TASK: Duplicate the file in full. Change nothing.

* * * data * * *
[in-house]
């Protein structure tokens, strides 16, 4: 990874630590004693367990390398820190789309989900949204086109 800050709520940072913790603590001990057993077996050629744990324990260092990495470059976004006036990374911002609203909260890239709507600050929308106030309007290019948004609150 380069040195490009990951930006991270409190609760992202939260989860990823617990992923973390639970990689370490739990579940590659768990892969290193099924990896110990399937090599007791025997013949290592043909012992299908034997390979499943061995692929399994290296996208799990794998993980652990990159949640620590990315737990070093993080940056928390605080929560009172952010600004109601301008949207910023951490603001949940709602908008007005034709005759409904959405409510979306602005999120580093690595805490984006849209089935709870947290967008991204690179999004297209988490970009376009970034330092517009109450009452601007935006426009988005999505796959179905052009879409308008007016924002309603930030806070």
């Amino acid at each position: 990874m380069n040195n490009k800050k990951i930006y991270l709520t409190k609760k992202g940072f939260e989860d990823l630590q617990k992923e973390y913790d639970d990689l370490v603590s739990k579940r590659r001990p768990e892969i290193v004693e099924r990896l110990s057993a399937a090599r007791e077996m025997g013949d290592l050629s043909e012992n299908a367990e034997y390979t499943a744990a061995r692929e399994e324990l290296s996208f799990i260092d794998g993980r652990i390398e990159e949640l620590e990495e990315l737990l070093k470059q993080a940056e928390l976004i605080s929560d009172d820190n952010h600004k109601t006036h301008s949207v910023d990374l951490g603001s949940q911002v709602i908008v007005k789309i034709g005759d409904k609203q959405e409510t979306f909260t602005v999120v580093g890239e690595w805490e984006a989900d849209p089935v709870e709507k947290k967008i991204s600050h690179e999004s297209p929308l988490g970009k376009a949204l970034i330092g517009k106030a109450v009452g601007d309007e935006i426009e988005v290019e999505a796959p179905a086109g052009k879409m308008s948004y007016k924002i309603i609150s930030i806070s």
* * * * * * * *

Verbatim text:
[in-house]
């Protein structure tokens, strides 16, 4: 990874630590004693367990390398820190789309989900949204086109 800050709520940072913790603590001990057993077996050629744990324990260092990495470059976004006036990374911002609203909260890239709507600050929308106030309007290019948004609150 380069040195490009990951930006991270409190609760992202939260989860990823617990992923973390639970990689370490739990579940590659768990892969290193099924990896110990399937090599007791025997013949290592043909012992299908034997390979499943061995692929399994290296996208799990794998993980652990990159949640620590990315737990070093993080940056928390605080929560009172952010600004109601301008949207910023951490603001949940709602908008007005034709005759409904959405409510979306602005999120580093690595805490984006849209089935709870947290967008991204690179999004297209988490970009376009970034330092517009109450009452601007935006426009988005999505796959179905052009879409308008007016924002309603930030806070």
């Amino acid at each position: 990874m380069n040195n490009k800050k990951i930006y991270l709520t409190k609760k992202g940072f939260e989860d990823l630590q617990k992923e973390y913790d639970d990689l370490v603590s739990k579940r590659r001990p768990e892969i290193v004693e099924r990896l110990s057993a399937a090599r007791e077996m025997g013949d290592l050629s043909e012992n299908a367990e034997y390979t499943a744990a061995r692929e399994e324990l290296s996208f799990i260092d794998g993980r652990i390398e990159e949640l620590e990495e990315l737990l070093k470059q993080a940056e928390l976004i605080s929560d009172d820190n952010h600004k109601t006036h301008s949207v910023d990374l951490g603001s949940q911002v709602i908008v007005k789309i034709g005759d409904k609203q959405e409510t979306f909260t602005v999120v580093g890239e690595w805490e984006a989900d849209p089935v709870e709507k947290k967008i991204s600050h690179e999004s297209p929308l988490g970009k376009a949204l970034i330092g517009k106030a109450v009452g601007d309007e935006i426009e988005v290019e999505a796959p179905a086109g052009k879409m308008s948004y007016k924002i309603i609150s930030i806070s």